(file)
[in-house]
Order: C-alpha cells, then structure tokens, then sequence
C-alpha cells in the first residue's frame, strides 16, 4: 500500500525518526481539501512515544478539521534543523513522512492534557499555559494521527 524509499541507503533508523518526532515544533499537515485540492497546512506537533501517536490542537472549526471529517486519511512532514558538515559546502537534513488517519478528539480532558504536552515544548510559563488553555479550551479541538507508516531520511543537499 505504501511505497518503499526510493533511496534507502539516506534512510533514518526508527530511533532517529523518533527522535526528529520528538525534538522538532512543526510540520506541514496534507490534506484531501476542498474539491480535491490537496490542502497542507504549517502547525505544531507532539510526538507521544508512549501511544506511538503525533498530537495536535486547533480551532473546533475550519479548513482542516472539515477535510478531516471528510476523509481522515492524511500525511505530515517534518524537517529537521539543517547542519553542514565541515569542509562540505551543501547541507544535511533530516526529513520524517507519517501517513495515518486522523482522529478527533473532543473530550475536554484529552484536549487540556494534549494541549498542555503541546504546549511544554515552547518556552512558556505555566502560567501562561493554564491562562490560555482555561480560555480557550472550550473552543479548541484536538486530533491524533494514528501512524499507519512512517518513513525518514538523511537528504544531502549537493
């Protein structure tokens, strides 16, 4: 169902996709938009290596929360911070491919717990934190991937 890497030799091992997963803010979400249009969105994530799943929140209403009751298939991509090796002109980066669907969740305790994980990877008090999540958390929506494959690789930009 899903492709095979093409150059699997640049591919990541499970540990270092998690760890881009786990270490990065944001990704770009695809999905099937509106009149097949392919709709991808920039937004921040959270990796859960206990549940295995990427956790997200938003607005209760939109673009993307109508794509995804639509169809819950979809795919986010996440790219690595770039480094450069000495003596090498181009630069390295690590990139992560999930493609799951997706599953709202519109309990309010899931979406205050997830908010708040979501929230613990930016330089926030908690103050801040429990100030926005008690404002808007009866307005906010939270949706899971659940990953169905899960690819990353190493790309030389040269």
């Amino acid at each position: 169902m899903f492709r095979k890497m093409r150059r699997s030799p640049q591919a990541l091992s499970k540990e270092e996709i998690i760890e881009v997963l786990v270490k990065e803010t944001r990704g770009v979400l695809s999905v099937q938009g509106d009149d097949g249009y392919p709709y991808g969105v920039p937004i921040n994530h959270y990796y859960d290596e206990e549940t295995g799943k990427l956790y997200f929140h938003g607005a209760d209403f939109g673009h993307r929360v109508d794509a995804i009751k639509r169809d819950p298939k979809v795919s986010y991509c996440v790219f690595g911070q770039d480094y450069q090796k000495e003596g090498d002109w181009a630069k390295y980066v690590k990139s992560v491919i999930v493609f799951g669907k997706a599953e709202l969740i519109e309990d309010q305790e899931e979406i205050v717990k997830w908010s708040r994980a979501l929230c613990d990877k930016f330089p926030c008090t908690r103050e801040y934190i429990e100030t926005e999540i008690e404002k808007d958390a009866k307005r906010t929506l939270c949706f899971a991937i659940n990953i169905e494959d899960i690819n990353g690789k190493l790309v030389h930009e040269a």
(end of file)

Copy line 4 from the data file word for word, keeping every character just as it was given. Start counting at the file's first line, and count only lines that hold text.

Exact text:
């Protein structure tokens, strides 16, 4: 169902996709938009290596929360911070491919717990934190991937 890497030799091992997963803010979400249009969105994530799943929140209403009751298939991509090796002109980066669907969740305790994980990877008090999540958390929506494959690789930009 899903492709095979093409150059699997640049591919990541499970540990270092998690760890881009786990270490990065944001990704770009695809999905099937509106009149097949392919709709991808920039937004921040959270990796859960206990549940295995990427956790997200938003607005209760939109673009993307109508794509995804639509169809819950979809795919986010996440790219690595770039480094450069000495003596090498181009630069390295690590990139992560999930493609799951997706599953709202519109309990309010899931979406205050997830908010708040979501929230613990930016330089926030908690103050801040429990100030926005008690404002808007009866307005906010939270949706899971659940990953169905899960690819990353190493790309030389040269």